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Overcoming the Challenge of Removing Tear Gas Residue | Aftermath Tear Gas Clean up

Eliminating tear gas residue tops the list of structural maintenance nightmares. It was designed to disable a human being and poses a great challenge for any crew tasked with tear gas clean up from any structure. Even pepper spray in a home can impact its livability.

Figure 1: A mere two canisters of tear gas can affect an entire home, as shown here. Ventilation systems and structural damage extend the contamination quickly.

Figure 1: A mere two canisters of tear gas can affect an entire home, as shown here. Ventilation systems and structural damage extend the contamination quickly.

There is no such thing as an easy tear gas remediation job, but Aftermath Inc. knows executing this job successfully is essential because the disturbing effects of the gas can linger and make the area uninhabitable.

Assess the Situation

Every situation is different and requires a different strategy for a tear gas cleanup. Following these steps can help crews develop the right plan of action.

  • Before entering the affected area, determine how much and what type of tear gas was used. There are a number of different types of tear gas and some are highly flammable, which would alter the cleaning method. For example, do not use any cleaning method involving heat when the tear gas is flammable.
  • After dressing in U.S. Occupational Safety and Health Administration (OSHA)-approved encapsulated suits and respirators, make sure the HVAC system is either turned off or at least significantly reduced.
  • Photographs should be taken of any biological material that could create a biohazard, the amount of tear gas residue, any punctured drywall or any dyes incorporated into the gas.
Figure 2: Sample work plan, showing floor plan of a second (upstairs) floor in residential home. Garage is shown as annexed area for illustration purposes – it’s best to find an enclosed, uncontaminated area to use for a “clean zone” which will serve as base of operations and area for storage of any cleaned property such as nonporous furniture.

Figure 2: Sample work plan, showing floor plan of a second (upstairs) floor in residential home. Garage is shown as annexed area for illustration purposes – it’s best to find an enclosed, uncontaminated area to use for a “clean zone” which will serve as base of operations and area for storage of any cleaned property such as nonporous furniture.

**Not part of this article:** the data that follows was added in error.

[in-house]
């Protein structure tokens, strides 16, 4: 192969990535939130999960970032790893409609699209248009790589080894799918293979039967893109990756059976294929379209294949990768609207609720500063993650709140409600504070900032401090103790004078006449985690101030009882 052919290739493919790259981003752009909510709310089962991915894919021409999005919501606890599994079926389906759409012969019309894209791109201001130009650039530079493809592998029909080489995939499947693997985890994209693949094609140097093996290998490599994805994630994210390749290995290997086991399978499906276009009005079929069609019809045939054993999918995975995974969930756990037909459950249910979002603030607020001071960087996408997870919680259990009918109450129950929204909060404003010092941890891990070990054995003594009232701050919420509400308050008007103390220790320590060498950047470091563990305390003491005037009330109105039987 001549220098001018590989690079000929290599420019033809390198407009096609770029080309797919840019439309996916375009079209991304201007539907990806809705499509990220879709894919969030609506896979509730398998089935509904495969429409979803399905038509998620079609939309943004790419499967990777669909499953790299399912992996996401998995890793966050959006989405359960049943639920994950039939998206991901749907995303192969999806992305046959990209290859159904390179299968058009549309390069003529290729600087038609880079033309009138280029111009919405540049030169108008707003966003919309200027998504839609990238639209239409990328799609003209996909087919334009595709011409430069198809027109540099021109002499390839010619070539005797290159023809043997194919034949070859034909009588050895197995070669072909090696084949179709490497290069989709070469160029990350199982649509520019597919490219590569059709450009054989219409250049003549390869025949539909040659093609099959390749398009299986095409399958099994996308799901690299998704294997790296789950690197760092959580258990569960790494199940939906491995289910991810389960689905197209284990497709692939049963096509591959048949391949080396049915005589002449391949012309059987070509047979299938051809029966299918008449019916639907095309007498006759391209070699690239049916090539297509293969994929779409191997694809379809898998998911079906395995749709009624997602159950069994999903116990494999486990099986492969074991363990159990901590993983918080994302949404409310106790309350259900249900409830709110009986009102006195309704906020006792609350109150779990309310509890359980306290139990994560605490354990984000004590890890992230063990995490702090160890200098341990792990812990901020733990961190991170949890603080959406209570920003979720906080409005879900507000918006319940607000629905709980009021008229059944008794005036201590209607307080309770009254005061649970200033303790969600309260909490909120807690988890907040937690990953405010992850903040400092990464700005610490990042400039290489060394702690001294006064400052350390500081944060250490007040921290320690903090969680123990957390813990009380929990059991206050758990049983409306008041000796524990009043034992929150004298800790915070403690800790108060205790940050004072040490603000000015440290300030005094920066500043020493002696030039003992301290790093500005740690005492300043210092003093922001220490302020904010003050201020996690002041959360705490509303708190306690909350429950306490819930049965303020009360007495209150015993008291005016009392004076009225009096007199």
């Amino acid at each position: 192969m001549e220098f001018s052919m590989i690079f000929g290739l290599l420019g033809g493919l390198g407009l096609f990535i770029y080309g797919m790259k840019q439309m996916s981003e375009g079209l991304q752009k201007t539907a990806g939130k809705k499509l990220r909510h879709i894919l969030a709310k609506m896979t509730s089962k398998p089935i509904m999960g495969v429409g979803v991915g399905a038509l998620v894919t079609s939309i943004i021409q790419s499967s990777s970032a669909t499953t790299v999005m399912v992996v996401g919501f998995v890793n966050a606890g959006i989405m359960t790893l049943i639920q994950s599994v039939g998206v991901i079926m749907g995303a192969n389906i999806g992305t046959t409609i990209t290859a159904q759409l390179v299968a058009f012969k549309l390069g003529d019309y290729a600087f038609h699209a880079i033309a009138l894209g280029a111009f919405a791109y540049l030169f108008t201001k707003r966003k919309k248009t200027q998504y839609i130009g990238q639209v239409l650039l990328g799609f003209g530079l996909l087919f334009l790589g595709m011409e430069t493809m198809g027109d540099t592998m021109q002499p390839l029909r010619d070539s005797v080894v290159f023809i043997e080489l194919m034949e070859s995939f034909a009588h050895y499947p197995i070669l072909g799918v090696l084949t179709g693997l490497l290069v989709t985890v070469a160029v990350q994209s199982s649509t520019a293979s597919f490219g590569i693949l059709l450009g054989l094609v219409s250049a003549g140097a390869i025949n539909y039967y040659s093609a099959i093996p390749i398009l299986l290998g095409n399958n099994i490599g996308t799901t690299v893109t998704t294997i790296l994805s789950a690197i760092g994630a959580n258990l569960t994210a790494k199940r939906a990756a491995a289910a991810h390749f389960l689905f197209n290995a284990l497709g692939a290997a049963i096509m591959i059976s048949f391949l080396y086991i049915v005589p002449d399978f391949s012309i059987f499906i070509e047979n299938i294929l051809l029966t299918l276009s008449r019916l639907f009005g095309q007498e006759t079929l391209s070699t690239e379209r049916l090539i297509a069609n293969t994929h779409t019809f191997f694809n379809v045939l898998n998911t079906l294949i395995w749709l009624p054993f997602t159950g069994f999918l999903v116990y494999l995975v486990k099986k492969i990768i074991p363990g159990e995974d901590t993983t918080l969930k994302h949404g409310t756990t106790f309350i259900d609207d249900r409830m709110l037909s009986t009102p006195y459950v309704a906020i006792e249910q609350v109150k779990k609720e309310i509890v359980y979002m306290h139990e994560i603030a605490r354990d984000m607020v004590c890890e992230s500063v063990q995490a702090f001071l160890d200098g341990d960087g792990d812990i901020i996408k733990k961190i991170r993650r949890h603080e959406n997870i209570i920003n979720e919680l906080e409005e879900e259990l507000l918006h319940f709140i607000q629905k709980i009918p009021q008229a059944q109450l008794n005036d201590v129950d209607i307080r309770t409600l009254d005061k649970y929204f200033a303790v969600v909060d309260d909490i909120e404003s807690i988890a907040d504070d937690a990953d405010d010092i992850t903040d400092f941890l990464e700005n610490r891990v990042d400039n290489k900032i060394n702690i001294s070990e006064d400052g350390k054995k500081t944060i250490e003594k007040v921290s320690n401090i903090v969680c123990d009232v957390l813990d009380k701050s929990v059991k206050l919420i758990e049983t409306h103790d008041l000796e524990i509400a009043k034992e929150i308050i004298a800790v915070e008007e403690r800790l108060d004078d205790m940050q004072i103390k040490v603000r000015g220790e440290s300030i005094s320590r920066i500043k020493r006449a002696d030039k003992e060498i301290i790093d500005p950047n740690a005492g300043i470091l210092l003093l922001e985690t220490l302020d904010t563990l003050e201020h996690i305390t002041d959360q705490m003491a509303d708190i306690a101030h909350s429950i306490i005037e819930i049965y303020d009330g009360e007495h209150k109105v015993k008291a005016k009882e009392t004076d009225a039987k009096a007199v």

Create an Action Plan

After the situation has been evaluated it’s time to determine what action planned will be executed. Make sure to discuss the options available with the property owner or facility manager, including identifying property that may not be salvageable.

Before starting the cleaning process:

  • Create a staging area where non-porous items can be stored and cleaned.
  • Seal off each room and hallway with plastic sheeting, starting with the uppermost rooms.
  • Keep cleaned rooms from being re-contaminated by covering air vents.
  • Work in areas no larger than 15-by-15 feet by sealing off larger rooms by half or quadrants to minimize cross-contamination.

Start the Cleaning Process

Tear gas remediation, like any biohazard cleaning, takes meticulous planning and care. It’s important to be extremely thorough with each step to make sure all residue has been removed.

Remove and dispose of all porous materials, including carpeting, padding, cloth furniture, draperies, electronic equipment and other materials into which tear gas residue can penetrate.

The workflow for the cleaning process should start on the top floor because tear gas settles downward. It’s also important to use only one exit to prevent crew members from re-contaminating already cleaned areas.

And once a room is cleaned, make sure it’s sealed off with a new plastic sheet and marked to prevent any workers from entering, and possibly contaminating, the area.

To start the cleaning process:

  • Move all non-porous items to the staging area.
  • If the drywall was punctured, remove and dispose of both layers of drywall as well as insulation.
  • Remove as much residue as possible by vacuuming all surfaces with a HEPA vacuum.
  • Use a specially formulated cleaning agent to spray the area, helping to keep residue particles from becoming airborne.
  • Manually wipe down all surfaces, including porous surfaces such as flat painted walls or exposed wall studs.

To be sure all residue has been removed, repeat the vacuuming, spraying and wiping steps at least three times.

On the walls that were punctured, wood studs should be encapsulated with a wood sealant to keep the studs from re-releasing any tear gas residue after the area has been cleaned.

Finish the Job

After the cleaning process is complete, use a number of different crew members to enter each room to check if there are any effects from tear gas residue. Unfortunately, there isn’t a meter or test to determine if any residue still exists.

It’s extremely important to have a certified HVAC crew come in to clean and inspect the air ducts. Tear gas residue can be left in air ducts and, when turned back on, contaminate the entire building.

A tear gas remediation can take anywhere from four days to two weeks. The biggest challenge is controlling cross-contamination, but every situation and structure is different. The entire process can be very difficult and time consuming, but being meticulous is the only way to completely remediate tear gas residue.

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